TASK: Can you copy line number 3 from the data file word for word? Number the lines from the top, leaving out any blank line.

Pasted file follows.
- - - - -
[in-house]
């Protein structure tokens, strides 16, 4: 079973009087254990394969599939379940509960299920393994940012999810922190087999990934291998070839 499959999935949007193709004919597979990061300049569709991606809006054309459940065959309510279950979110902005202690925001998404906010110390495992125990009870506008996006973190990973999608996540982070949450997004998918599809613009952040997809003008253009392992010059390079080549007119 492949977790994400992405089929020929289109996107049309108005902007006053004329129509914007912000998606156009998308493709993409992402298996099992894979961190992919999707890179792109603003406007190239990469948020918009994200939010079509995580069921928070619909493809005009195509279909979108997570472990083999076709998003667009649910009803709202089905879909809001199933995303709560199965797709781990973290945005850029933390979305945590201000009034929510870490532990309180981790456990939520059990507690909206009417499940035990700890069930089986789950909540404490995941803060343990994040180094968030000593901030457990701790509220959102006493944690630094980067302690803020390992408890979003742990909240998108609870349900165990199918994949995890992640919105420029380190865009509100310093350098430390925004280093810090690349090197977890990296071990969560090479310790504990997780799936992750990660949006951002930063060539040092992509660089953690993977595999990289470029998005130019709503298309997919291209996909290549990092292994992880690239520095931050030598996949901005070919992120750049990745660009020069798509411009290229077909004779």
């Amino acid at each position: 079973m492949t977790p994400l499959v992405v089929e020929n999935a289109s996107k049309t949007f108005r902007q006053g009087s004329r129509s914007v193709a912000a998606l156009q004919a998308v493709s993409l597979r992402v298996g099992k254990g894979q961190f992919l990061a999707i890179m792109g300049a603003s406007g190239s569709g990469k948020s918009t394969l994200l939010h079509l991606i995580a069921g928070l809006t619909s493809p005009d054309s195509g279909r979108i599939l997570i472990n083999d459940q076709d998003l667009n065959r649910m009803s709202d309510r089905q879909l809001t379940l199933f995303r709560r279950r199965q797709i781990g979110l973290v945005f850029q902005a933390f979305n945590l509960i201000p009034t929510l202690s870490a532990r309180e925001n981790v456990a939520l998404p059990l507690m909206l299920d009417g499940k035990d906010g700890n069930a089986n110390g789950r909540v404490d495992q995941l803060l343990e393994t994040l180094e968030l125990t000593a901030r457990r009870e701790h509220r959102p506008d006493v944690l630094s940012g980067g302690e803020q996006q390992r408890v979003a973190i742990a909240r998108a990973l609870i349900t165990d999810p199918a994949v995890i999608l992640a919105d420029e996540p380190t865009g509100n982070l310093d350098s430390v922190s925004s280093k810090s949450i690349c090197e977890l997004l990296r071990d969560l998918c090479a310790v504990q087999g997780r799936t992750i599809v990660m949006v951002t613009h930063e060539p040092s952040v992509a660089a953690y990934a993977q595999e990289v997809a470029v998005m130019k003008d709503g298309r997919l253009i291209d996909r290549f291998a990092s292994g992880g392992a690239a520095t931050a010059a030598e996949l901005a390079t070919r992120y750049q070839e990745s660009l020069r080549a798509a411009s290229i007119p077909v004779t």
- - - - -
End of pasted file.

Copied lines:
């Amino acid at each position: 079973m492949t977790p994400l499959v992405v089929e020929n999935a289109s996107k049309t949007f108005r902007q006053g009087s004329r129509s914007v193709a912000a998606l156009q004919a998308v493709s993409l597979r992402v298996g099992k254990g894979q961190f992919l990061a999707i890179m792109g300049a603003s406007g190239s569709g990469k948020s918009t394969l994200l939010h079509l991606i995580a069921g928070l809006t619909s493809p005009d054309s195509g279909r979108i599939l997570i472990n083999d459940q076709d998003l667009n065959r649910m009803s709202d309510r089905q879909l809001t379940l199933f995303r709560r279950r199965q797709i781990g979110l973290v945005f850029q902005a933390f979305n945590l509960i201000p009034t929510l202690s870490a532990r309180e925001n981790v456990a939520l998404p059990l507690m909206l299920d009417g499940k035990d906010g700890n069930a089986n110390g789950r909540v404490d495992q995941l803060l343990e393994t994040l180094e968030l125990t000593a901030r457990r009870e701790h509220r959102p506008d006493v944690l630094s940012g980067g302690e803020q996006q390992r408890v979003a973190i742990a909240r998108a990973l609870i349900t165990d999810p199918a994949v995890i999608l992640a919105d420029e996540p380190t865009g509100n982070l310093d350098s430390v922190s925004s280093k810090s949450i690349c090197e977890l997004l990296r071990d969560l998918c090479a310790v504990q087999g997780r799936t992750i599809v990660m949006v951002t613009h930063e060539p040092s952040v992509a660089a953690y990934a993977q595999e990289v997809a470029v998005m130019k003008d709503g298309r997919l253009i291209d996909r290549f291998a990092s292994g992880g392992a690239a520095t931050a010059a030598e996949l901005a390079t070919r992120y750049q070839e990745s660009l020069r080549a798509a411009s290229i007119p077909v004779t």